That’s kinda what watching this film is like.

To put it simply, the original footage seen in Silent Night, Deadly Night 2 (roughly comprising the final 45 minutes or so of the movie) is atrocious, largely due to the mind-boggling lack of acting chops possessed by the hulking Eric Freeman who plays Ricky. Freeman seems to have attended the Arnold Schwarzenegger school of acting, overemphasizing nearly everything he says thus making the entirety of the script feel like an extended one-liner while delivering lines in a choppy and hilariously punctuated manner (his declaration of “young and stupid…that’s my problem” says all too much about the nature of this film). If that’s not bad enough, his performance is so forced and overdone that the film winds up seeming almost like an overly violent live-action cartoon. Watch as Freeman, the perpetual bad attitude Sally that he is, spits vitriol at everyone in sight, insulting the psychiatrist who may be able to spring him from the mental hospital he’s confined in (“I could squash you like a bug”), and contorts his face into some of the most ridiculous expressions possible at inopportune moments. Coming across as a complete wisenheimer, Freeman’s crowning moment occurs when he goes on a murder rampage culminating in the shooting of a man positioning his trash cans by the curb. “GARBAGE DAY!” Freeman exclaims with a little too much gusto. It’s unbelievable that someone who sought employment in film would overact to the extent that Freeman does in this film: his soul-crushingly tasteless performance has to be one of the worst I’ve ever seen in a theatrically-released film, yet it’s perhaps the one element that makes Silent Night, Deadly Night 2 watchable on some level. Simply put, this performance has to be seen to be believed.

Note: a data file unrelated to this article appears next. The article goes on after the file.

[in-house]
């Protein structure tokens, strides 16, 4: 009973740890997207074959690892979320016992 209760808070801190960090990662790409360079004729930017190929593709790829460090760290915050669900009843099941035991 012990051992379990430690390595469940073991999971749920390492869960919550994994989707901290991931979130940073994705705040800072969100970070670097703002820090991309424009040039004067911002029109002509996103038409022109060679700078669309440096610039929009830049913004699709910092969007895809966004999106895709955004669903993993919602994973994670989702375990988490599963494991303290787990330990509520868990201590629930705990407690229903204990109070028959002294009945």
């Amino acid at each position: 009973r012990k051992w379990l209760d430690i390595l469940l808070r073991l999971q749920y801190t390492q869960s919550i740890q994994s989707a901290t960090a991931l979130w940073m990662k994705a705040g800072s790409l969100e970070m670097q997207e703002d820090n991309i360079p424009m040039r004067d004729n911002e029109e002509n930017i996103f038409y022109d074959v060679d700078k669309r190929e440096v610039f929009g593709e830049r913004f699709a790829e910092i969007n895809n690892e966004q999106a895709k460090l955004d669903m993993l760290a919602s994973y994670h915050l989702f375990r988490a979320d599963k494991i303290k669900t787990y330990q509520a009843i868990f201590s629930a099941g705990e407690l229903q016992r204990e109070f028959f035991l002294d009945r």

Sadly, there’s not much else here that warrants a viewer’s attention: even beyond the fact that it includes so much recycled footage, Silent Night, Deadly Night 2 is horrendous, more a series of vignettes than a coherent motion picture. Precisely no imagination has been applied to this material: gee, do you think Ricky will eventually break out of the mental hospital and try to seek revenge on the nun who abused him and his brother as children? And then there’s the big murder spree itself, which consists of some of the least thrilling kill scenes ever included in a slasher film: we have several shootings (yawn), an umbrella through a torso, and jumper cables inserted into a man’s mouth. The special effects seen are lousy, and there’s almost no gore quotient to the film whatsoever. Elizabeth Cayton (as Ricky’s ill-fated girlfriend), Ken Weichert (as the girlfriend’s sleazeball ex), and an especially listless James Newman (as the shrink) sleepwalk through their parts, making one wish the whole film was instead a performance art piece or stand-up act from the ultra-hammy and corny Freeman. At least that would have been something to see.